The role of authentic contexts and social elements in supporting organic chemistry students’ interactions with writing-to-learn assignments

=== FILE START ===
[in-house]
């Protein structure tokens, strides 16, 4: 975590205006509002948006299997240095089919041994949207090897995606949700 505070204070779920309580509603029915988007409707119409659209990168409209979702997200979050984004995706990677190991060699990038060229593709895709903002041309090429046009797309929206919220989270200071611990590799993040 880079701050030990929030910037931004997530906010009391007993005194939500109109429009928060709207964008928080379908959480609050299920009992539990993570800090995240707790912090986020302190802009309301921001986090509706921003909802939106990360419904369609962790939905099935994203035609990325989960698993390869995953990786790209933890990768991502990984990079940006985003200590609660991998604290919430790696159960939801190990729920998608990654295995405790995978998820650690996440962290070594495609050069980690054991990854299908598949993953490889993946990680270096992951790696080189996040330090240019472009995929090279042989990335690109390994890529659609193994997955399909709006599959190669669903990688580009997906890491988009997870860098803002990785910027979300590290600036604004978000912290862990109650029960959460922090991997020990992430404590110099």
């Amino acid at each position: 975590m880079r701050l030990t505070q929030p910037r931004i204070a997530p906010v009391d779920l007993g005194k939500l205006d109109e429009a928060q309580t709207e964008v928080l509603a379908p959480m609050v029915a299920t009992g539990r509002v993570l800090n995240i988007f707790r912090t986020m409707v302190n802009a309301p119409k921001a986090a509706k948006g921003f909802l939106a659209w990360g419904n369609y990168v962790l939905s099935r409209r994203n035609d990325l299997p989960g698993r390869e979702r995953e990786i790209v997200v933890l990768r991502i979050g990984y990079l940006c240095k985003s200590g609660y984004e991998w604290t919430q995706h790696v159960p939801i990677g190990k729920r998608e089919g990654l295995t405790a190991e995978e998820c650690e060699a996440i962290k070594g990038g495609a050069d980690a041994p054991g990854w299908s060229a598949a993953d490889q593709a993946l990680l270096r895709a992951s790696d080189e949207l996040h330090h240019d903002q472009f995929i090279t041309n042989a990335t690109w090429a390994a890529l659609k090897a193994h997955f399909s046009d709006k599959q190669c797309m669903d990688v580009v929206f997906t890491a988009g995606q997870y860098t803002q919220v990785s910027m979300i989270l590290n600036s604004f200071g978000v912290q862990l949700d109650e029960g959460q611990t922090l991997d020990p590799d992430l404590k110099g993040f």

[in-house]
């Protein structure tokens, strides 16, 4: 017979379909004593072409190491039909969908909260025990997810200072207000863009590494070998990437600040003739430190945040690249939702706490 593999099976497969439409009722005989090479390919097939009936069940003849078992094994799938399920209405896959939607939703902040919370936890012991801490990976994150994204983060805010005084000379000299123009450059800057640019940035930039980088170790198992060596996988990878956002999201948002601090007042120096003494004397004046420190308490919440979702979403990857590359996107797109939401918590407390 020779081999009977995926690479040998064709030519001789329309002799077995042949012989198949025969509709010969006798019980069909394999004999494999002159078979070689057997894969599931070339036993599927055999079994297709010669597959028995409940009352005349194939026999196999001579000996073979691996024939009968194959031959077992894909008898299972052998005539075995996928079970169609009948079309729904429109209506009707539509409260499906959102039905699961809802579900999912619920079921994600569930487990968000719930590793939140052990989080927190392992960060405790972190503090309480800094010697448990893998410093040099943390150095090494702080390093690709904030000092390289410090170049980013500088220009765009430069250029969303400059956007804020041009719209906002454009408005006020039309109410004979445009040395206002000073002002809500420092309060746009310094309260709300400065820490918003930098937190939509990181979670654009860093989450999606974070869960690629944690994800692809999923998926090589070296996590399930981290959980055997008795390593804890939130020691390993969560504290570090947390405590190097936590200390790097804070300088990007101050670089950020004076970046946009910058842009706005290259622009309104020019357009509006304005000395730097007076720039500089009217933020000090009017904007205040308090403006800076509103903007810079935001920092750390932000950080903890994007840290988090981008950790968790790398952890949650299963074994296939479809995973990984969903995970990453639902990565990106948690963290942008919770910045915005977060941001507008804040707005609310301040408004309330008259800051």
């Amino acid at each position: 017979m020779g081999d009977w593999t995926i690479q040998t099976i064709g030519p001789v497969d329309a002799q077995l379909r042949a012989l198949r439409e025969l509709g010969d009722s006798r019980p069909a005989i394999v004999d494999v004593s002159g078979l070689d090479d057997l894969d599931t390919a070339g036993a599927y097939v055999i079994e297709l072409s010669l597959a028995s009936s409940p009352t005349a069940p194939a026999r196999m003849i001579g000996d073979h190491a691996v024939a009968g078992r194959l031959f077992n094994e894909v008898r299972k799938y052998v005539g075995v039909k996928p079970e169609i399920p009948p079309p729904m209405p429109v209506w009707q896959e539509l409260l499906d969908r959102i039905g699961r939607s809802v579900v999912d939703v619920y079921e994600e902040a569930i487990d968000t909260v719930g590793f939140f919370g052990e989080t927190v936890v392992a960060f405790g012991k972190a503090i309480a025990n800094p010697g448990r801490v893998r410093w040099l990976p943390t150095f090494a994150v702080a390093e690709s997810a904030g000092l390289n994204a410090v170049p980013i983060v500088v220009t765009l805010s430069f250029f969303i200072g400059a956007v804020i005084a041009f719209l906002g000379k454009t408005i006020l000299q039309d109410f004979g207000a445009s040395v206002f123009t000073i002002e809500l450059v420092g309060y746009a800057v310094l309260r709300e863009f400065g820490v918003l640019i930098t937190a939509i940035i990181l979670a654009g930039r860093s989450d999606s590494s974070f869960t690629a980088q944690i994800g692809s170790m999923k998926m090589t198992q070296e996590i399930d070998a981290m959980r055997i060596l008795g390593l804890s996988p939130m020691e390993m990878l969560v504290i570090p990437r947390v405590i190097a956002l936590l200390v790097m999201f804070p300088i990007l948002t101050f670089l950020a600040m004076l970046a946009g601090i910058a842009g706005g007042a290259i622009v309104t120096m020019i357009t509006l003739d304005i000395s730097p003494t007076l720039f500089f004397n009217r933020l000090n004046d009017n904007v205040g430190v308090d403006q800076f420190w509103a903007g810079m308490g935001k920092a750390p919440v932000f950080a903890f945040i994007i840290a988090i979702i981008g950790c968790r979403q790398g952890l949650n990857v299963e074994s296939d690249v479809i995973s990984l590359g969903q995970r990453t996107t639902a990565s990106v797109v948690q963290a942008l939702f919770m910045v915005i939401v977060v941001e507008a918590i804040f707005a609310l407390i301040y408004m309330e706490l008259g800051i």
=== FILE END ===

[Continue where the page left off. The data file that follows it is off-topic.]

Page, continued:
Student affect is an important factor in the learning process and may be especially important in gateway courses such as organic chemistry. Students’ recognition of the relevance of the content they are learning and interactions with their peers can support their motivation to learn. Herein, we describe a study focused on how Writing-to-Learn assignments situate organic chemistry content within relevant contexts and incorporate social elements to support positive student interactions with organic chemistry. These assignments incorporate rhetorical elements—an authentic context, role, genre, and audience—to support student interest and demonstrate the relevance of the content. In addition, students engage in the processes of peer review and revision to support their learning. We identified how the authentic contexts and peer interactions incorporated into two Writing-to-Learn assignments supported students’ interactions with the assignments and course content by analyzing student interviews and supported by feedback survey responses. Our results indicate that assignments incorporating these elements can support student affect and result in students’ perceived learning, but that there should be careful consideration of the relevance of the chosen contexts with respect to the interests of the students enrolled in the course and the complexity of the contexts.